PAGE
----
Bodysuit, Saint Laurent
Swimsuit, Christopher Esber; boots, Ganni
Top, 3.1 Phillip Lim; shorts, Alaïa; sunglasses, Gucci; earrings, Completedworks; rings, Pomellato and Anita Ko

Released in 2020, part way through the pandemic, Punisher has been “the world’s longest album cycle,” she admits. “It’s going to take a lot to get back to normal, because my normal is filling rooms with thousands of people, and traveling.” How does she feel about touring? “I hated it previously, because it’s a weird combination of being spoiled but simultaneously denied things that people take for granted. Consistency is something that you’re denied; a constant schedule or sleep pattern. The minute you feel you have your shit together, it’s thrown off by a red-eye flight or something. It’s hard to feel grounded.”

Nevertheless, grounded she seems. Born and raised on the outskirts of LA, a young Bridgers made extra money busking covers at Pasadena Farmers’ Market and attended the Los Angeles County High School for the Arts. Her gateway to music was her father’s record collection, and at school she was in various bands, including one excellently named Sloppy Jane, before being accepted to Berklee College of Music (she attended an orientation meeting but decided not to go).

“I cover my whole BODY in lotion, light every CANDLE I own and put on pajamas. Then I pick up a GUITAR”

Dress, David Koma; ballet flats, Jimmy Choo

Her acceleration to becoming a household name has happened steadily. She’s now released two albums under her own name – 2017’s Stranger in the Alps and, of course, Punisher – as well as six EPs. She’s collaborated with Maggie Rogers, Kid Cudi and Oberst’s Bright Eyes, and appeared on songs by Paramore’s Hayley Williams, Mercury Rev and The 1975. “I am a chronic procrastinator,” she says, when I ask her to describe her work ethic. I mention that Nick Cave once said he puts on his suit, kisses his wife goodbye and walks into the next room to work. Bridgers’ version is a little more millennial. “I cover my whole body in lotion, light every candle I own and put on pajamas. Then I pick up a guitar.” Do songs come out fully formed? “No, I play it for 10 seconds before walking away.” Her process obviously works for her. “I can’t decide what’s going to come out of my brain. When I have enough ideas collected, I usually write a third of a song and then give up. Then I listen to it on walks and somewhere along the way I just can’t help [but] finish it… I am yet to sit down and just write a song,” she smiles.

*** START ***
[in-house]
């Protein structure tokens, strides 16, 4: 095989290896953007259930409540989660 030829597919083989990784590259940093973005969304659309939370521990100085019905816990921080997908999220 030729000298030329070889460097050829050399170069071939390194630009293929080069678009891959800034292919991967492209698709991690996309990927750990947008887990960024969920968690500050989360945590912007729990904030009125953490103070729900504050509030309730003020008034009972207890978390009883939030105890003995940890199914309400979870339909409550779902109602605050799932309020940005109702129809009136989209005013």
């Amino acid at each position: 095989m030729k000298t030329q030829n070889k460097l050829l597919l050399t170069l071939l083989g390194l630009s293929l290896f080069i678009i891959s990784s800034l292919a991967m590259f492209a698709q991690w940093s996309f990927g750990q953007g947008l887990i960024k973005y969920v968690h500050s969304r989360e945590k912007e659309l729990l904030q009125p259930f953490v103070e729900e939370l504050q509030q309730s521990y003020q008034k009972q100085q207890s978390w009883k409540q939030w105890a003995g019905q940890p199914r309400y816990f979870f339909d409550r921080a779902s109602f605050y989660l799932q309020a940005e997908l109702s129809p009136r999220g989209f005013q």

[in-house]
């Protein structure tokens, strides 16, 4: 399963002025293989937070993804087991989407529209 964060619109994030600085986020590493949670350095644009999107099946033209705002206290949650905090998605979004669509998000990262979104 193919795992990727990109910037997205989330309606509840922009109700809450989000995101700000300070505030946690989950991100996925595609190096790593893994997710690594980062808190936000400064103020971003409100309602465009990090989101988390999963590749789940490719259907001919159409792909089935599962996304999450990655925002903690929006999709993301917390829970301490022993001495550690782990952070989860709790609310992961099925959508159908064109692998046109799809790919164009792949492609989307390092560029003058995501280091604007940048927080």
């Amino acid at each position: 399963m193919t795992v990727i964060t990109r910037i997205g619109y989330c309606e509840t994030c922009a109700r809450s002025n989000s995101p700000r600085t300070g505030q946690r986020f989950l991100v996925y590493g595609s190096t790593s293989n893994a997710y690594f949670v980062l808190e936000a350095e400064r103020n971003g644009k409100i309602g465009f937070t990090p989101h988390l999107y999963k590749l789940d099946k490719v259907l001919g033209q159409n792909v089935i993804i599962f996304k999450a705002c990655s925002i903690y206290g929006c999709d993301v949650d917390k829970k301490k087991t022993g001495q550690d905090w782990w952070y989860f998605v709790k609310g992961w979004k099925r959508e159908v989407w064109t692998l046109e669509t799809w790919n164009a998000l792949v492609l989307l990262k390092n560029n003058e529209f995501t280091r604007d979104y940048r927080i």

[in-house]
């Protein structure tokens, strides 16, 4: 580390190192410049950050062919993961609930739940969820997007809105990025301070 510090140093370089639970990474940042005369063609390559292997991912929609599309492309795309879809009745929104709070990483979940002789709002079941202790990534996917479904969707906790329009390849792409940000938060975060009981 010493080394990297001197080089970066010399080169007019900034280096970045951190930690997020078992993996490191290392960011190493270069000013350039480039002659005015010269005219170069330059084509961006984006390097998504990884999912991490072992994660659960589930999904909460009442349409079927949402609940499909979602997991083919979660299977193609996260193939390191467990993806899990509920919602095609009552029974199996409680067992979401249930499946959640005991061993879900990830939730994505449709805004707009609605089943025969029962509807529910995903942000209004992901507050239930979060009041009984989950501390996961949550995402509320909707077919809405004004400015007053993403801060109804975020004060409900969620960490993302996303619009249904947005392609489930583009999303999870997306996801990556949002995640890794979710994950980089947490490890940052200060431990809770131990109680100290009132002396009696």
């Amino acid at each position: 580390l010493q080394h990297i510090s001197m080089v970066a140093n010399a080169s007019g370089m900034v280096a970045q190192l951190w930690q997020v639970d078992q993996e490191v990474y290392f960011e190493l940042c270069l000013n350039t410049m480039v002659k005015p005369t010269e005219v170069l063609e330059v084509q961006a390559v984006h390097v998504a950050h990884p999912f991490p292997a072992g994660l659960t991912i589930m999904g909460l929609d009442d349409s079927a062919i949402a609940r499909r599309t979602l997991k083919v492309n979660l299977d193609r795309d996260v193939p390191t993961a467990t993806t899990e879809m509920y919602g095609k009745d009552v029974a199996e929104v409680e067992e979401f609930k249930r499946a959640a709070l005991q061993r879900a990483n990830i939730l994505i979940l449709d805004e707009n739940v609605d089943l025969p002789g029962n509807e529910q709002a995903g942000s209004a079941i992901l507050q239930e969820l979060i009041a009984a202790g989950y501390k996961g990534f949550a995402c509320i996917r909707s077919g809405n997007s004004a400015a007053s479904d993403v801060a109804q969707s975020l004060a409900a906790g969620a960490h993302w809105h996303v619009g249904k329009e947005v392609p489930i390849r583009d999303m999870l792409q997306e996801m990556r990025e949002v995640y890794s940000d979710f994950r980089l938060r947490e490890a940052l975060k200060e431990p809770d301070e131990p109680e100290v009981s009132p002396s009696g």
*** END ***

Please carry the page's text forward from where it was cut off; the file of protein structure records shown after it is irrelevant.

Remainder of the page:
Bikini top, and briefs, both Leslie Amon; pants, Max Mara; earring, Delfina Delettrez

Every day, she pulls a tarot card. “I really like clarity readings. You don’t need to ask a question. You pull one card, then you pull three under it to clarify the meaning of it for you.” This simple act allows her some control in an otherwise chaotic world. “Taking a second for your life is important and was discouraged by the generation before us. Like taking a moment and making your apartment smell nice, or whatever. It’s not a means to an end, it is the end. To me, I feel like the biggest piece of self-care advice is clean your house like your crush is coming over. Pick the trash you’ve been ignoring up off the table.” You have to admit, it’s pretty great counsel.

Punisher and Copycat Killer EP are out now via Dead Oceans